In searching the internet for a “stationary bike interval workout,” I’m met with a slew of fat-blasting, calorie-burning focused results.
- Fight Belly Fat With This Boredom-Busting Interval Workout.
- An Hour’s Worth of Cardio in 20 Minutes!
- The Ultimate 8-Week HIIT for Fat-Burning Program
- 7 Interval Training Workouts to Burn Fat Fast
- 5 HIIT Workouts You Can Do RIGHT NOW To Incinerate Fat in Under 15 Minutes
Aside from the fact that you cannot actually burn fat off of your body, these claims are utterly ridiculous. “Fight belly fat?” There are better things in the world worth fighting for/against. Fighting my own body does not need to be on this list. “An hour of cardio in 20 minutes.” Exercise is supposed to fun! Find an exercise you like. Do it. If you feel like doing an hour of cardio one day, do it. If you only feel like doing 20 minutes, do that.
Can we forget about burning calories and fat for a minute, and just focus on the health benefits of exercise?
Not only is the emphasis on calorie and fat burning, but it’s also all about seeing results fast, and with little input on our part. “Burn Fat Fast” and “Under 15 Minutes” and “60 minutes in 20 minutes” and even the eight week program. If noticeable changes in your appearance are truly important, it takes more than eight weeks to get there.
We are being set up for failure here. We are seeing messages that we need to:
- Burn fat.
- Burn fat immediately.
- But don’t spend more than 20 minutes doing it.
Am I the only who sees that this is impossible? Not only are we asking ourselves to burn off of our body fat, which we need, but we are also expecting to see results in just a few weeks. We are setting unrealistic expectations of having ‘no belly fat’ after five workouts. No.
Let’s literally erase calorie and fat-burning from the exercise dialogue. What’s left? The health benefits. The sad, lowly, forgotten health benefits of working out on a regular basis.
I can’t seem to find a single workout that speaks to why I’m looking for a new interval workout: I just want to improve my cardiovascular health.
I mean, I know that all of these will improve my cardiovascular health, but hardly any of the language in any of these articles mentions how much your heart and lungs really appreciate exercise. The actual health benefits either go unmentioned, or are treated as an, “Oh by the way, exercising is also like, good for your heart and entire body, lol.”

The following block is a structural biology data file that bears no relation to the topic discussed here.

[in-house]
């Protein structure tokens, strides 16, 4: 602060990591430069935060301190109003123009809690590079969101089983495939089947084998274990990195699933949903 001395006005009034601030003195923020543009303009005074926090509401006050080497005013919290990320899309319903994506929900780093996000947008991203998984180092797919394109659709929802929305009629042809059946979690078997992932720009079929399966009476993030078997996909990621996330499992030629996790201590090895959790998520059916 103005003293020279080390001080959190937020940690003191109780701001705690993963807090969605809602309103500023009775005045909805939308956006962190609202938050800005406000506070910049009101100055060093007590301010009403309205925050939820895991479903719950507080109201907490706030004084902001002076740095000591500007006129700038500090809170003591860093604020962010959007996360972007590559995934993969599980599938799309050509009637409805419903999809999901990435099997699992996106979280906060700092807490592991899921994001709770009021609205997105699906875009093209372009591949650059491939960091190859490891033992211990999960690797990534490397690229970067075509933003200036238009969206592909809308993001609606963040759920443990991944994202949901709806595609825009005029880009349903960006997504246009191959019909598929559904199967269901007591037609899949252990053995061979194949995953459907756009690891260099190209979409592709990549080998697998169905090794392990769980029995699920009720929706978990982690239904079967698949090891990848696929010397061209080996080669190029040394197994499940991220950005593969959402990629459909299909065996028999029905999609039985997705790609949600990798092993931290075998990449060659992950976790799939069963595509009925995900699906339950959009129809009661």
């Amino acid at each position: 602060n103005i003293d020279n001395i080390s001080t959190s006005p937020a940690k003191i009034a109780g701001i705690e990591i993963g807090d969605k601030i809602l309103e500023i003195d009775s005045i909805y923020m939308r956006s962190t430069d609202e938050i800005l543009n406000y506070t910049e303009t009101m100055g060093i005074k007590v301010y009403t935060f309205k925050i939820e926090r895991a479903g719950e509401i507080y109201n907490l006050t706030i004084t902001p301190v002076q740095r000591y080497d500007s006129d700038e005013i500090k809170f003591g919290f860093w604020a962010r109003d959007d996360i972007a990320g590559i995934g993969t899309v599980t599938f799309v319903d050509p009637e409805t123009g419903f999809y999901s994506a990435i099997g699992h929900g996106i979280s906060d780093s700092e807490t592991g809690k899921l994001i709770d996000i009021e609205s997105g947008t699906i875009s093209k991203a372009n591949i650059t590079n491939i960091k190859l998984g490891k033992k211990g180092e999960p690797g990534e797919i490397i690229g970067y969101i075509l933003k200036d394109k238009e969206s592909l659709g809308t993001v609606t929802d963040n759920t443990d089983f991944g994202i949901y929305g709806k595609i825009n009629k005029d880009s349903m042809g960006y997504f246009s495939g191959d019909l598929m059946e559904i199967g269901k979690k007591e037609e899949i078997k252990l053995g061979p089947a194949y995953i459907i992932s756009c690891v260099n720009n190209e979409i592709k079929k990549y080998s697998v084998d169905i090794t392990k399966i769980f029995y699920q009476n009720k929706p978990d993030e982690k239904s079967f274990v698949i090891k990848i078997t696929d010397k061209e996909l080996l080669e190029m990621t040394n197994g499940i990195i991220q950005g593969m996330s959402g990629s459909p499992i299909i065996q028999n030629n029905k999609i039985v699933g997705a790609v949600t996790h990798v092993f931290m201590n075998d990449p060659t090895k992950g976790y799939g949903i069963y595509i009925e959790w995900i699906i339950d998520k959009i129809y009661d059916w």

Furthermore, you really don’t need to kill yourself doing cardio. Just stay active, do an exercise you enjoy, and do something that’s sustainable. Some people have trouble sticking with exercise routines because they try to do the complete and utter most. They find an interval workout promising to ZAP FAT FAST! And by the end of the 1000 burpees, the 16 400M sprint repeats and 8 miles of walking lunges, you are dead. Of course you don’t want to put yourself through that again. That is not a sustainable, everyday workout.
If you just focus on a sole objective like improving cardiovascular health or improving total body strength, exercise becomes much less daunting and much more enjoyable.
Let’s reset our expectations, too. Instead of measuring the success of an exercise based on how we look, let’s focus on how we feel. Let’s notice things like, “Wow, this exercise feels easier today,” or “Hm, I can do a bit more or got a bit further because I am not tired yet,” or “Didn’t this used to be a lot harder?”
Those should be our metrics for success.
Keep in mind, I struggle too. I still become frustrated by belly fat or how much I think I weight on any given day. I had to get rid of my heart rate monitor because I was obsessing over the number of calories it told me I was burning. I don’t run with my GPS watch anymore because I always beat myself up for not running fast enough.
Let’s just please let it all go: The obsession with calorie and fat burning, the expectation that we’ll look so fit and have no more belly fat after working out for 8 weeks, the unrealistic pressure we’re putting on ourselves.
Let’s just exercise to feel good, to improve our strength, to improve our cardiovascular health and to — DARE I SAY IT — have fun.